The language I need is the language that can speak my experience. When I became a Quaker, and felt the stirrings in me of an overarching, all-encompassing Spirit of peace and love, I adopted a lot of monotheist language. This blog is full of places where I write "God," as if I knew what that word meant. Because that's the word I need, for the Source-of-All-Being, all pervasive, immanent and transcendent (but maybe not personified) Spirit I seek in Quaker meeting. After a while, it just got tiresome to call that anything but "God," so "God" it often is. It's not as though I've got a better word.
But out in the woods today, centering down into worship, I found myself surrounded by all that many-ness. Dozens of species of trees, countless birds and insects and small creeping animals of the woods. The sun was low, and the number of small spider webs, gleaming with dew-light, was beyond counting. How many lives were all around me? How many hearts, how many eyes, how many living beings out in the same morning as me?
And the woods, even as autumn begins to open them out, even in a wood as young and open as that one, draw your mind to the individual, the particular, the ingredients of many-ness. I know perfectly well where the stone walls that border the old field run, and I know where the loop path is. I know, for that matter, where the woods open out and become my lawn, and, beyond that, the busy road on which I live.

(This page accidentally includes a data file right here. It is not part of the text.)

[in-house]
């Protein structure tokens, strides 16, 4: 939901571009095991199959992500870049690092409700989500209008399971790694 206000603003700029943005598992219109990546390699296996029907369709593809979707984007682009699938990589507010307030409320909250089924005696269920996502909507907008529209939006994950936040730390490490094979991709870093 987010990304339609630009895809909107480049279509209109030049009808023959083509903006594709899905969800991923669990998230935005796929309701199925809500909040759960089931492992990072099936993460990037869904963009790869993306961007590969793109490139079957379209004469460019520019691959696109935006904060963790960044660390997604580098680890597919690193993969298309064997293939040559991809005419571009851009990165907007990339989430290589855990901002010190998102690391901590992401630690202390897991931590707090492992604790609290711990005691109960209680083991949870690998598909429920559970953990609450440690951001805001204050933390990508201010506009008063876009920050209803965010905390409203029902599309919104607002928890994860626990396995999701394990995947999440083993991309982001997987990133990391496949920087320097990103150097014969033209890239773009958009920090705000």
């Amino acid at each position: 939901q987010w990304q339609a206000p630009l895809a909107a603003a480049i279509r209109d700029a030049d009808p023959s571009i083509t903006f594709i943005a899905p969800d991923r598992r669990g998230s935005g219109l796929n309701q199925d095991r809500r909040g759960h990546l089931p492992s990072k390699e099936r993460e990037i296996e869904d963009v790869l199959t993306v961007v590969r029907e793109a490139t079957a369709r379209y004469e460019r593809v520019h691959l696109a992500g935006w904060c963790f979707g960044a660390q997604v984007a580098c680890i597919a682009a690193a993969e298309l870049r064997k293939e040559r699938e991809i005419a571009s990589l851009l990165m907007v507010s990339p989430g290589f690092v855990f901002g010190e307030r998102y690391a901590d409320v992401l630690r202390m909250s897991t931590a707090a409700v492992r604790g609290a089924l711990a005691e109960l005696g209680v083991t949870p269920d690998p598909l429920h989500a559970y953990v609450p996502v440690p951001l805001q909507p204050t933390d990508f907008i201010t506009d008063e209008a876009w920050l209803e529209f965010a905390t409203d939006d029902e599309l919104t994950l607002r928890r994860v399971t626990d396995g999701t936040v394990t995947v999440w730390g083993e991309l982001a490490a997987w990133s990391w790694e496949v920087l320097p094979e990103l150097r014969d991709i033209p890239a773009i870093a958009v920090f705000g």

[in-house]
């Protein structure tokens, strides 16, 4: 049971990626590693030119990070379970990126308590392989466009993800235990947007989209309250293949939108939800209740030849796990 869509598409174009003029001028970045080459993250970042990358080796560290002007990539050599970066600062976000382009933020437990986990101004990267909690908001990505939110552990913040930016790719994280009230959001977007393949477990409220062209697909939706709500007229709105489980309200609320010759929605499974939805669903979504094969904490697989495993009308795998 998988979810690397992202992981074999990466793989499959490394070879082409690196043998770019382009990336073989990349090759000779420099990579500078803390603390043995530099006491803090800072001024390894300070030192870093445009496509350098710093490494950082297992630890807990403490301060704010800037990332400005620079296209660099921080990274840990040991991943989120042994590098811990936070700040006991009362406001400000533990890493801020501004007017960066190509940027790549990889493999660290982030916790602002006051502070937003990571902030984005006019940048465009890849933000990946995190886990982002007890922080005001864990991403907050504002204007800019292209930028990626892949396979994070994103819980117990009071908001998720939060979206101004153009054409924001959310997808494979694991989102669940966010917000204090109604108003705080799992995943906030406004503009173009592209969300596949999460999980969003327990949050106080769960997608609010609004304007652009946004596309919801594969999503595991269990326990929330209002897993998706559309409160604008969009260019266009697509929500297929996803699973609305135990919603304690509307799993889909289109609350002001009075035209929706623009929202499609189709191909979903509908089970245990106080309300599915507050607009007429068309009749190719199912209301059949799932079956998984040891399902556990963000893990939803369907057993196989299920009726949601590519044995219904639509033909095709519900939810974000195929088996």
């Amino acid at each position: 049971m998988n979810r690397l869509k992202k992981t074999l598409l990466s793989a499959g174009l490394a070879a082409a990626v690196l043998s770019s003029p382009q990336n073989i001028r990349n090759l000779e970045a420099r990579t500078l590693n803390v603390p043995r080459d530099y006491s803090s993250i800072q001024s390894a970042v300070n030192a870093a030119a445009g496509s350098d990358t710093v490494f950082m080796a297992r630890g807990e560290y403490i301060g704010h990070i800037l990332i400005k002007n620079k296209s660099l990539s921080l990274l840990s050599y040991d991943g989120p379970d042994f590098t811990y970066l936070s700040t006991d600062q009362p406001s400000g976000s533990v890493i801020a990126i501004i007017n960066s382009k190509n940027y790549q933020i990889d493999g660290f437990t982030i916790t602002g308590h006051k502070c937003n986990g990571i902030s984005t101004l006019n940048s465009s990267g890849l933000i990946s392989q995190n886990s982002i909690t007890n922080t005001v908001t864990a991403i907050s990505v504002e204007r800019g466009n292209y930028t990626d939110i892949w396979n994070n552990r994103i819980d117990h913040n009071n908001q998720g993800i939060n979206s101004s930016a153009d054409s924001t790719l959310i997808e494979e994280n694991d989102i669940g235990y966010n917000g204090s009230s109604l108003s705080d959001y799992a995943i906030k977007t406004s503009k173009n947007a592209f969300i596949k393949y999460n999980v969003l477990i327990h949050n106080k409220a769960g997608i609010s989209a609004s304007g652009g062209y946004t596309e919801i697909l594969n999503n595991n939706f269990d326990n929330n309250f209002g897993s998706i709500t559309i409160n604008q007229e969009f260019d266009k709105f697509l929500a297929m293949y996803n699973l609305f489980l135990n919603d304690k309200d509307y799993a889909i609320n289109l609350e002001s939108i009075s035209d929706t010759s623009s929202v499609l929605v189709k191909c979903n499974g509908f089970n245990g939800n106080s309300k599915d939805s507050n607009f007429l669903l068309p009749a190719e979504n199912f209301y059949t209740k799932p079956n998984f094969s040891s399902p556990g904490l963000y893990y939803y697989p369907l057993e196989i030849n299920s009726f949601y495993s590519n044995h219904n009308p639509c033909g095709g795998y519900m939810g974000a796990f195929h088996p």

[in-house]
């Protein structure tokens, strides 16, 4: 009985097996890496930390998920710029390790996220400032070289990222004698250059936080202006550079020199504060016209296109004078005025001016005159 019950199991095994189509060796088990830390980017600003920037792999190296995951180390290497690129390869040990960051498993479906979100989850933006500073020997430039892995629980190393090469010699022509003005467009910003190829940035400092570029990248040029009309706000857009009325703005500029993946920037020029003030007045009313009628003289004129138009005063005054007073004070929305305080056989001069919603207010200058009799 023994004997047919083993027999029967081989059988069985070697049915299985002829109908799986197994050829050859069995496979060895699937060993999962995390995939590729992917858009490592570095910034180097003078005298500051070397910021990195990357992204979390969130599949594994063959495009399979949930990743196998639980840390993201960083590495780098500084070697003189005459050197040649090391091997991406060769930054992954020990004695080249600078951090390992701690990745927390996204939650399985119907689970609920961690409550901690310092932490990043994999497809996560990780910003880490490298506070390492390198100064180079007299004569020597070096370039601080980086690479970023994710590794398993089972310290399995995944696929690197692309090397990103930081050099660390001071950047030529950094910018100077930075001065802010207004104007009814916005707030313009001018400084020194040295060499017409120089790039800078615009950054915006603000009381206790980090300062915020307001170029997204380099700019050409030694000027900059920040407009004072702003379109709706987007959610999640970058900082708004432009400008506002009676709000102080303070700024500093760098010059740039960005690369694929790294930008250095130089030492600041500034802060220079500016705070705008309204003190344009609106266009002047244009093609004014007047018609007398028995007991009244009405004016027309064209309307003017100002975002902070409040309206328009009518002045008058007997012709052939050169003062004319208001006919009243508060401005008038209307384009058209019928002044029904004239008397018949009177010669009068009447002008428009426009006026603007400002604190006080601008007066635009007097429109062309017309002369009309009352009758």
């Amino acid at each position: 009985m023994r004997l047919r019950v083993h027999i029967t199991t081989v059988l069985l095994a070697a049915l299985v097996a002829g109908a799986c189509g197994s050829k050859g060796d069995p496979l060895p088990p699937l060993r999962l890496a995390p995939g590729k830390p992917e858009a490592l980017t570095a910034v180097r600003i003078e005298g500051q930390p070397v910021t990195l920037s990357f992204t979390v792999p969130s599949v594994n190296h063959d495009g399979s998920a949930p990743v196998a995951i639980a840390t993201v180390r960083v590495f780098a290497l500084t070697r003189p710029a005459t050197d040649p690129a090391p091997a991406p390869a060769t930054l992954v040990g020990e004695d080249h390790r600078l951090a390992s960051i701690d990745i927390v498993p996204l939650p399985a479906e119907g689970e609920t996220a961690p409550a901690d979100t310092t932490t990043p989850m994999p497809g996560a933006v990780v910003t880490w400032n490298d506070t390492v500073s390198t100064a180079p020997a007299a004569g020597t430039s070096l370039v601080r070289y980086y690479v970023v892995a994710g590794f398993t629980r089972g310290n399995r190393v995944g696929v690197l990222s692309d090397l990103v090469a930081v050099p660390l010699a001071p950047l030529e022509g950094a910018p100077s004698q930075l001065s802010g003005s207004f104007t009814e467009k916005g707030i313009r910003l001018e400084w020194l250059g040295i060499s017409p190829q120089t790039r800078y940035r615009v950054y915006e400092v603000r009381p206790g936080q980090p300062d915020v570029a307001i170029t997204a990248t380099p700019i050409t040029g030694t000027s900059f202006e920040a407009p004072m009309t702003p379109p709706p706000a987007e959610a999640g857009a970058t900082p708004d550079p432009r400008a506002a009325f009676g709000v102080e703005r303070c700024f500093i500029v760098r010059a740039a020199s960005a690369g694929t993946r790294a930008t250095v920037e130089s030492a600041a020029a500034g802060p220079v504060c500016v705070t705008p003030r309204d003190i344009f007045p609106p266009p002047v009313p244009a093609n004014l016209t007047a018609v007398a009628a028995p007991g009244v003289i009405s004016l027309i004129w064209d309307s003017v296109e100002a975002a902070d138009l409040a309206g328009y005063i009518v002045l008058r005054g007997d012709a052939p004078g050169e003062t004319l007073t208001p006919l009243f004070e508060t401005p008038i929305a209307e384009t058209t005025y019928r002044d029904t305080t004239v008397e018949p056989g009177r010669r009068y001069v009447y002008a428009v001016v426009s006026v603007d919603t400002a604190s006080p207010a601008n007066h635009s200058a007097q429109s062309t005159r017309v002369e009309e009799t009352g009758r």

But the woods hold their own silence, separate even from the outside sounds that find their way inside. And you cannot see far, in any direction, try as you may. Your eye is met with so many trees, each unique: the white pine that's rotting as it stands, circled with broken off branches and with a swath of lost bark; the swamp maple with leaves only on the uppermost ten feet of fifty; the hornbeam, no taller than you yourself, lit to incandescence with a shaft of sunlight.
You really do not see the forest. You see the trees, one by one by one, until their individuality blurs into an impression of infinite forms, infinite variation, an infinite series of singularities. Infinity of diversity, within a mere two acres of woods.
And then the light shifts, and it shifts everywhere, over the whole forest at once, like an expression passing over a face. And there it is: unity. The whole forest has one heart, one mind, one being. She's everywhere, and all around you, and--never mind that this wood is small, is young, is near the road and hardly wilderness--She always has been.
There is a Great Wood, of which all the woods that ever were or ever will be are simply parts, chambers of one beating heart. (Don't believe me? Go ask your local woods.)
And my old Wiccan duotheism comes back to me. She is the forest; He is the stag that runs within it. He is the young tree; She is the loam that bears Him up and nourishes Him, and will receive Him (and us) when He falls.
(My gods are, and always must be, gods of the New England forest. That much was decided for me before I was three.)
The gods are many. The gods are one. I know you might not agree with me.
But when I was done worshipping this morning, I got down on my heels, and pressed my palms against the needles and loam of the forest floor.
The floor of the woods is firm, but with a softness to it, a resilience, like flesh. It is flesh. It's Her flesh.
And now I'm back home, back in my house in the human world. But the smell of my Mother is still on my hands.